Waive business license and health permit fees for all restaurants for up to one year if they are in full compliance with all new policies and procedures.

Start a city welcome commission made up of restaurateurs, hoteliers, a city councilor and city staff. This commission could be a branch of the PCOC or be autonomous. Stakeholders on this commission would bring first-hand customer service experience to help lead the food and beverage industry in Pasadena.

Rose Bowl concessions and any planned Pasadena event should be offered exclusively to Pasadena restaurants on a first right of refusal. Not all restaurants are built for offsite concessions, but it can be an incredible source of income for those interested. Pasadena restaurants should be featured at the Rose Bowl and at every event in the city. As with the business license, the restaurant’s annual health permit should also cover all off-establishment events.

Close Raymond’s Colorado Boulevard to Pasadena Avenues permanently so Old Pasadena restaurants on Colorado Boulevard can increase their outdoor seating. All restaurants may need to reduce their indoor seats by at least 50% due to possible new social distancing guidelines.
These restaurants located in our city’s highest rental zone could redefine the dining experience of Old Pasadena.

It would be festive, well lit, aromatic and it would be a godsend for the city, restaurants and retail stores. Traffic to and from Old Pasadena would continue west on Union Street and east on Green Street.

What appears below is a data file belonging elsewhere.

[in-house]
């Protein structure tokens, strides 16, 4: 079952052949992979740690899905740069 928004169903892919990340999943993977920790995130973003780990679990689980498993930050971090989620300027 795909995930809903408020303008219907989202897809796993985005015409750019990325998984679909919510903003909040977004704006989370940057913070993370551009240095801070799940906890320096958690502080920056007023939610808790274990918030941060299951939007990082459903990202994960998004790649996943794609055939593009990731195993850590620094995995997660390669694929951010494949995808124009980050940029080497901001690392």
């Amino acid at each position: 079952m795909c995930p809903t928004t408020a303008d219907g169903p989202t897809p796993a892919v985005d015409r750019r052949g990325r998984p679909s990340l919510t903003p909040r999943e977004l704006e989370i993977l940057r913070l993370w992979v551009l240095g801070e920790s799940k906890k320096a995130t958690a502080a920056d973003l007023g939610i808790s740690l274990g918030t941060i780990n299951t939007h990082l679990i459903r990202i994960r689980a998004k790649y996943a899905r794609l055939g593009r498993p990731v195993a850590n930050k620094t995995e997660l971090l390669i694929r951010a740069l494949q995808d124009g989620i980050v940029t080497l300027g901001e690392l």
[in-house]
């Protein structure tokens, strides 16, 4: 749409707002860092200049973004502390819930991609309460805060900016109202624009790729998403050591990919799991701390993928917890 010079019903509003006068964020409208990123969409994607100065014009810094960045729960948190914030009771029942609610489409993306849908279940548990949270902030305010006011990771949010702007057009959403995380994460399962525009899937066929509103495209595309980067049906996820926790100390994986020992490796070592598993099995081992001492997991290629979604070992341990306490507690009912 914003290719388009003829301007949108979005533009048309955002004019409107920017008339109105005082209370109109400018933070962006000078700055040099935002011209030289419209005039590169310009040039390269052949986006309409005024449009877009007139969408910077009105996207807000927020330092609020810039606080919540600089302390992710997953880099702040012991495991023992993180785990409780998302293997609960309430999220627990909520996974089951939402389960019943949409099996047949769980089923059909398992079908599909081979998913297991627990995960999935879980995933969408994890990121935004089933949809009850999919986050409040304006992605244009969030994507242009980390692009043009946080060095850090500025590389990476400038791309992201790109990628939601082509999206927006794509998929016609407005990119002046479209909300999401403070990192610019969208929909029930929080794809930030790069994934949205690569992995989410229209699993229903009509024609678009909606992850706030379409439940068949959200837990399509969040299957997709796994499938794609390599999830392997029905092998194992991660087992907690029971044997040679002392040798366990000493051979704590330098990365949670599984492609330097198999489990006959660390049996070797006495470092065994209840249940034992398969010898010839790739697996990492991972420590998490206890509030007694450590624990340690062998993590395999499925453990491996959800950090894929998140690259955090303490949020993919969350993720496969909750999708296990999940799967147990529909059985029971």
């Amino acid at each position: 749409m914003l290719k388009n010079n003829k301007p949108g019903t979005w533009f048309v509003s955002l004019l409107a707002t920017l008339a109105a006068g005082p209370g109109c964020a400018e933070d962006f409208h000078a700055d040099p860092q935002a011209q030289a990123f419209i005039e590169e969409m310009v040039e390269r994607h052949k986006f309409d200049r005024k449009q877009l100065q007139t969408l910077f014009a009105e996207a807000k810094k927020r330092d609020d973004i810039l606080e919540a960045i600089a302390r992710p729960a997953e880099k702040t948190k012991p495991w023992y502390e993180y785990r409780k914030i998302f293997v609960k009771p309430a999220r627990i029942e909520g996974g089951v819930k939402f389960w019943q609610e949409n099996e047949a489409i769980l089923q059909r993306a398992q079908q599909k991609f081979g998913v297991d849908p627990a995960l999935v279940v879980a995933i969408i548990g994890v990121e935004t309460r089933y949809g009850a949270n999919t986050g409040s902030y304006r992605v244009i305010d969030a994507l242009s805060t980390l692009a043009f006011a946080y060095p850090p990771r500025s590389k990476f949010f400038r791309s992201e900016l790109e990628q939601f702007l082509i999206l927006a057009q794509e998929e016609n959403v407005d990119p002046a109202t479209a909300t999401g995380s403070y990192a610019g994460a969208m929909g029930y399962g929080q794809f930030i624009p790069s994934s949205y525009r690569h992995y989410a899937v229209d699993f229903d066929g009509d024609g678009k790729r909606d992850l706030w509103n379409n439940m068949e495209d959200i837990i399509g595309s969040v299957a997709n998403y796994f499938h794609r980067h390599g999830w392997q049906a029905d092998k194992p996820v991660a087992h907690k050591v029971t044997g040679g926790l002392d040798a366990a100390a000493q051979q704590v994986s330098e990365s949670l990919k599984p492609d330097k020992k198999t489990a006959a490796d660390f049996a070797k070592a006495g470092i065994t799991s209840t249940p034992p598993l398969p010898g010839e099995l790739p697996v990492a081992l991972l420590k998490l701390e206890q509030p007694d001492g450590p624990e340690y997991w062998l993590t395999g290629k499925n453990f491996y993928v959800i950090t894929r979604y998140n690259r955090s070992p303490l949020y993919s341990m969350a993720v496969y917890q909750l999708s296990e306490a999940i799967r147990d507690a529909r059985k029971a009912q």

There would still be access to public and private parking lots on these two streets. Remember the 1994 World Cup. The same streets were closed for a week and it was an amazing experience for everyone.

I’ve known streets closed for dining in big cities like San Francisco, New York, and Chicago and it works.

Pasadena is expected to close South Lake Avenue from Green Street to San Pasqual Avenue. Traffic to and from the South Lake Avenue District would continue to use Shoppers Lane and Mentor Avenue to the east and Hudson Street to the west to access public and private parking lots. South Lake restaurants could extend their dining tables to their respective boulevard divider. I would offer a South Lake food court at Green Street Restaurant on Shoppers Lane and Magnolia House just past San Pasqual Avenue.

Both are important anchor points in the region. Again, it would be festive, lively, fun and our restaurants and retail stores in the area would flourish.
Bold? Yes.

Feasible? Absolutely.

Necessary? Only if we want to be the best.

Pasadena is the diner destination so why not break the mold of the mundane and pull out all the stops. Now is the right time to refine and redefine Pasadena as our beloved city and as a food and travel destination.

When people think of Pasadena most often, they talk about the Rose Bowl, Cal Tech, JPL, Huntington Library, Norton Simon Museum and our restaurants.

Now is the time to put Pasadena on the map as California’s must-see food capital forever. This is Pasadena Road.